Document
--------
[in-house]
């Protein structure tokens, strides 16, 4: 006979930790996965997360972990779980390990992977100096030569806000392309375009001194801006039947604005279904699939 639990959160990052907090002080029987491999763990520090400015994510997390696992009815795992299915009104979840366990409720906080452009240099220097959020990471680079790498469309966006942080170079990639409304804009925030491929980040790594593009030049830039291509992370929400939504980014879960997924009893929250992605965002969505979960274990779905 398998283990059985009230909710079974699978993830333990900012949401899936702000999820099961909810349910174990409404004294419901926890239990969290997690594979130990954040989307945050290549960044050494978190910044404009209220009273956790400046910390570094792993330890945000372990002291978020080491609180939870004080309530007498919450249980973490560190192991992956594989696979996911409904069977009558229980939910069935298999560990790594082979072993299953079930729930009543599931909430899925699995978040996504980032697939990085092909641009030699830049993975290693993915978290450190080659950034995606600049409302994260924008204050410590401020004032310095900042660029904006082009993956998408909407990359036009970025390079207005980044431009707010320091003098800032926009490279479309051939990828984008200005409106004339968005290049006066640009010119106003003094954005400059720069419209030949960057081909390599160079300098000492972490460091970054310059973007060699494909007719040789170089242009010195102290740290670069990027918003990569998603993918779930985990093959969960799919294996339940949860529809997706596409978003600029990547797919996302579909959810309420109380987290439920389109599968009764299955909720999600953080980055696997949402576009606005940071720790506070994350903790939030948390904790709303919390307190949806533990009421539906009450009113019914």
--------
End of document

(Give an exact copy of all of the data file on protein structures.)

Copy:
[in-house]
């Protein structure tokens, strides 16, 4: 006979930790996965997360972990779980390990992977100096030569806000392309375009001194801006039947604005279904699939 639990959160990052907090002080029987491999763990520090400015994510997390696992009815795992299915009104979840366990409720906080452009240099220097959020990471680079790498469309966006942080170079990639409304804009925030491929980040790594593009030049830039291509992370929400939504980014879960997924009893929250992605965002969505979960274990779905 398998283990059985009230909710079974699978993830333990900012949401899936702000999820099961909810349910174990409404004294419901926890239990969290997690594979130990954040989307945050290549960044050494978190910044404009209220009273956790400046910390570094792993330890945000372990002291978020080491609180939870004080309530007498919450249980973490560190192991992956594989696979996911409904069977009558229980939910069935298999560990790594082979072993299953079930729930009543599931909430899925699995978040996504980032697939990085092909641009030699830049993975290693993915978290450190080659950034995606600049409302994260924008204050410590401020004032310095900042660029904006082009993956998408909407990359036009970025390079207005980044431009707010320091003098800032926009490279479309051939990828984008200005409106004339968005290049006066640009010119106003003094954005400059720069419209030949960057081909390599160079300098000492972490460091970054310059973007060699494909007719040789170089242009010195102290740290670069990027918003990569998603993918779930985990093959969960799919294996339940949860529809997706596409978003600029990547797919996302579909959810309420109380987290439920389109599968009764299955909720999600953080980055696997949402576009606005940071720790506070994350903790939030948390904790709303919390307190949806533990009421539906009450009113019914």